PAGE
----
Join us as we commemorate the 800th anniversary of the signing of the Magna Carta.
More than any other document in human history, the Magna Carta has come to embody a simple but enduring truth: No one, no matter how powerful, is above the law. In the eight centuries since its signing, the Magna Carta has taken root as an international symbol of the rule of law. It is the inspiration for many fundamental rights Americans hold dear today, including due process, habeas corpus, trial by jury, and the right to travel.
Peter H. Hoffenberg is Associate Professor of History at the University of Hawaiʻi at Mānoa, where he has taught for nearly twenty years. His courses include the Modern Britain and British Empire, Economic History, History and Film, and modern Europe. His interests focus on the Victorian era, and he has published a variety of articles related to poverty, traditional Indian art, the Great War, and Australian science.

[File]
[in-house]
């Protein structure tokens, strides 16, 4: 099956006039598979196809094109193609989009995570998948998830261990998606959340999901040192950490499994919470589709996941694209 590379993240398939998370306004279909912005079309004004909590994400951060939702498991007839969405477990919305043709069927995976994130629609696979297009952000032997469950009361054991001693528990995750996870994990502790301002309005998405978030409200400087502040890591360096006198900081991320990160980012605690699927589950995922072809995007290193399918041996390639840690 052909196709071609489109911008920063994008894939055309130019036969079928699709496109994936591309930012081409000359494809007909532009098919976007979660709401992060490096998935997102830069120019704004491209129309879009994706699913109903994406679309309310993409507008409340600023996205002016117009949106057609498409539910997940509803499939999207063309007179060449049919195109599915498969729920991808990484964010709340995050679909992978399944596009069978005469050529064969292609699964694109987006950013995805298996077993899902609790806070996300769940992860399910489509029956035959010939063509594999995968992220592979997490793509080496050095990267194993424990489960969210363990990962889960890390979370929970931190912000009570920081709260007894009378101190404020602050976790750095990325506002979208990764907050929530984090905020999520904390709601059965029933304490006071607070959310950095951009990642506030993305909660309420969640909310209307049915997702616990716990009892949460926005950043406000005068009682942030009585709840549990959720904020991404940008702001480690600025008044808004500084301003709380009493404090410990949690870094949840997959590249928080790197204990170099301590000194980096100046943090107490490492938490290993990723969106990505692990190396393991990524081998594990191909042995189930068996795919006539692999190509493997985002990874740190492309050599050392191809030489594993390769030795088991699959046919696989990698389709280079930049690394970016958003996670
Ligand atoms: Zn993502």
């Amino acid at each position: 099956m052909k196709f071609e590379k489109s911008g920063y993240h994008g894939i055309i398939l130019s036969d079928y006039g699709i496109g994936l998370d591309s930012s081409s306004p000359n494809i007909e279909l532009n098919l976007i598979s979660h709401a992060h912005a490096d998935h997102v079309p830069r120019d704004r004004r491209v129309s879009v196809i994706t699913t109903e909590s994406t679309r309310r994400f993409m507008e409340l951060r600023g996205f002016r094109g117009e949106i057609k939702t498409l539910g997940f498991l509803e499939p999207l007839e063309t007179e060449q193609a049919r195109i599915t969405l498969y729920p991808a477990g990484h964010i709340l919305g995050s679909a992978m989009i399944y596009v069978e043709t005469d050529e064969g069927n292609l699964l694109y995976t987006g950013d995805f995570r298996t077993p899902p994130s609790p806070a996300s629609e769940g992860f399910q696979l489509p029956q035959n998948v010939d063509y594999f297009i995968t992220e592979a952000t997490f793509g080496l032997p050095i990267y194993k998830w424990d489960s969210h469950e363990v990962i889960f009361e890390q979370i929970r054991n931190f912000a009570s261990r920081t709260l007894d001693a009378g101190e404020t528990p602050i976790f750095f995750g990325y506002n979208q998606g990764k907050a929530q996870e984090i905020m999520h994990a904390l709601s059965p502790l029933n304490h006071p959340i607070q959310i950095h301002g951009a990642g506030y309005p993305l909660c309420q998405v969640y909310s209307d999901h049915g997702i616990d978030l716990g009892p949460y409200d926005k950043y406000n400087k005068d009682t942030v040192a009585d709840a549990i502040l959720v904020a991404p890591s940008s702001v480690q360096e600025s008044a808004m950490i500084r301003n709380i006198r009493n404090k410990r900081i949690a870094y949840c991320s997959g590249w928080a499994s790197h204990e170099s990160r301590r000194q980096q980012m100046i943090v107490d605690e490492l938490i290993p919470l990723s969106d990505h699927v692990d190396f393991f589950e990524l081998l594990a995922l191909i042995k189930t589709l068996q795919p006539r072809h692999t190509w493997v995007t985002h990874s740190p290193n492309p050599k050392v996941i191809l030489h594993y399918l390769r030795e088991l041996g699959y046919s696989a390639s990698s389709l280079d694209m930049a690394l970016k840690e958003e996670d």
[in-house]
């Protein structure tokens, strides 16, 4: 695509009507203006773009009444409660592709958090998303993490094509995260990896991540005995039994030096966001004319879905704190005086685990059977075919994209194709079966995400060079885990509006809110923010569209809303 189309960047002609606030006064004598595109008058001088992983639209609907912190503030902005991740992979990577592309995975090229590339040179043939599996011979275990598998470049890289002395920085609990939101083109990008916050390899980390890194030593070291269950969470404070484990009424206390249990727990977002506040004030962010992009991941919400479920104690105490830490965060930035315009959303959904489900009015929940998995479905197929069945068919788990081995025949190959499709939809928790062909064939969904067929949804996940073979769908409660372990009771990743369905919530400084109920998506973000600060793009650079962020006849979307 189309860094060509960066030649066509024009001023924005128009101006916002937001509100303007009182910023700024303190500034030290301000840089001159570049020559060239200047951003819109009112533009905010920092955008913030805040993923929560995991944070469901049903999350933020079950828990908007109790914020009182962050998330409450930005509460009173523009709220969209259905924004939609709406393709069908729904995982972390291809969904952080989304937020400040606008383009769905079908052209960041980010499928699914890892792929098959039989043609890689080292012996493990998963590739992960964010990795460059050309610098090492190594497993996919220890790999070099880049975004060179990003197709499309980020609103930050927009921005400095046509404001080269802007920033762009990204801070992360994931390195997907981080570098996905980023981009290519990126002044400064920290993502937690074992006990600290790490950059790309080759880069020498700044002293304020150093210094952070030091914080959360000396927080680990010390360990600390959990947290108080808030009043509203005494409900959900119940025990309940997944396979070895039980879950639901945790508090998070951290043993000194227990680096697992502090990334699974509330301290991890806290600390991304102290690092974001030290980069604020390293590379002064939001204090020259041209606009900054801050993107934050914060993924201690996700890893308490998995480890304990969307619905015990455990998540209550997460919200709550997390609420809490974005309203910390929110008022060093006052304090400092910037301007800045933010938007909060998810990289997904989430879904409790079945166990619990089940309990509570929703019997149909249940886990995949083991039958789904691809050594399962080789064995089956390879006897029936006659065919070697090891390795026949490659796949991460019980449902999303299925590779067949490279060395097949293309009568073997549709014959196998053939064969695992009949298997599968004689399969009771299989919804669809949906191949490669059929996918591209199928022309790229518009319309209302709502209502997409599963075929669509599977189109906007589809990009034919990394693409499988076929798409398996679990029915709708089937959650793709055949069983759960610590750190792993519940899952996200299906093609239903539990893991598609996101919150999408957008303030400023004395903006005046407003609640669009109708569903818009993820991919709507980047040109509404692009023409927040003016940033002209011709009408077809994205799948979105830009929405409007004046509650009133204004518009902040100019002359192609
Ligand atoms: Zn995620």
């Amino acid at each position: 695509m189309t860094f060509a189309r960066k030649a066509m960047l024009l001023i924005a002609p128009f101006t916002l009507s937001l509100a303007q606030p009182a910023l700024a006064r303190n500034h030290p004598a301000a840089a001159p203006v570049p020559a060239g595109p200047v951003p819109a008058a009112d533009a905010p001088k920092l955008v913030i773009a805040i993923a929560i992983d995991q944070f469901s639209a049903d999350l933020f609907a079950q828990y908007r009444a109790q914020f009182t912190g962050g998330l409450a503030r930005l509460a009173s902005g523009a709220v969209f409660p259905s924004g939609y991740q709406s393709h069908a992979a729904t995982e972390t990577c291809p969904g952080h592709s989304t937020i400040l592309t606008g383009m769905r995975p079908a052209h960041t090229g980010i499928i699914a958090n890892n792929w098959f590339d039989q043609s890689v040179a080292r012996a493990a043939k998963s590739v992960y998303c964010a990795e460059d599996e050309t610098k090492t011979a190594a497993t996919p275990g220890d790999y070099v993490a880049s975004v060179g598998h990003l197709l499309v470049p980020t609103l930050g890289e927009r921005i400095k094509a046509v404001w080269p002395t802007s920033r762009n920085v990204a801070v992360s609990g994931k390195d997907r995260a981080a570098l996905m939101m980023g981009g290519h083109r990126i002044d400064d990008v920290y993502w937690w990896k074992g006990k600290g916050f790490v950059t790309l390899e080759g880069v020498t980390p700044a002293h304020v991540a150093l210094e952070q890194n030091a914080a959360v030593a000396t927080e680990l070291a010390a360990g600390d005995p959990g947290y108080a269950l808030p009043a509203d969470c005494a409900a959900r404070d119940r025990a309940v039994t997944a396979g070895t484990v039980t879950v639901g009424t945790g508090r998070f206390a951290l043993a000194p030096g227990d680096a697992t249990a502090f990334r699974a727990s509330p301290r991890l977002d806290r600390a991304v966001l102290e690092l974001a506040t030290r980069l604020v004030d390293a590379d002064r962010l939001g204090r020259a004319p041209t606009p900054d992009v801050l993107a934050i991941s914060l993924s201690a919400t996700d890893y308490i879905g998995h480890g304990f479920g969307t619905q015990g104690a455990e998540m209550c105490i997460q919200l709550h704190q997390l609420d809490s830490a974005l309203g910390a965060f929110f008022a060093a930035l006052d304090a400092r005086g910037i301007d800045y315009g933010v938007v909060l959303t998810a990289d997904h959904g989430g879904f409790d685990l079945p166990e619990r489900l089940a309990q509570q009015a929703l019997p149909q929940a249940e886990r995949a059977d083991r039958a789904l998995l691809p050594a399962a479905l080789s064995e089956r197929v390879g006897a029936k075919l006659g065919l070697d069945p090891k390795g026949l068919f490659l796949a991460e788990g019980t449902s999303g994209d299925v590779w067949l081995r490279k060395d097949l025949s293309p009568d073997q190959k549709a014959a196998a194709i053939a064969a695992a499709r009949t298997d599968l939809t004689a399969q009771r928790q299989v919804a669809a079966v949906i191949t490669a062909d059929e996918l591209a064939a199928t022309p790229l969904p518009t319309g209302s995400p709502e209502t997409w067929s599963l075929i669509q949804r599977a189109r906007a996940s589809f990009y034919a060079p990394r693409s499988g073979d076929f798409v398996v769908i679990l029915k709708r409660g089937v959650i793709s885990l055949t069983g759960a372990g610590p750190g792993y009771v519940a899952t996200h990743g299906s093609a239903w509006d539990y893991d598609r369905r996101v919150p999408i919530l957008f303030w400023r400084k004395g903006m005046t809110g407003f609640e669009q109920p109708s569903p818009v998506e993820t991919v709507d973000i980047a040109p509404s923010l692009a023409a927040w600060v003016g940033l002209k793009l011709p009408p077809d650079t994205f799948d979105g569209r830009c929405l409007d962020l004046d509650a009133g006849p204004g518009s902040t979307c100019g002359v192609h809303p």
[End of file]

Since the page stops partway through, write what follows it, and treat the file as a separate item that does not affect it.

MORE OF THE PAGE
Gregory Jackson is an international advisor on human rights, the military, and security sector reform. He spent several years in South Sudan advising the Ministry of Defense in security sector reform and time in Iraq as an advisor to the Iraqi High Tribunal prosecuting human rights atrocities by the Baathist regime. Most recently, Jackson served as Director of the Office of Veterans Services in the Abercrombie administration. He will discuss human rights, the rule of law, and concepts of fair trial and due process in the international post-conflict context.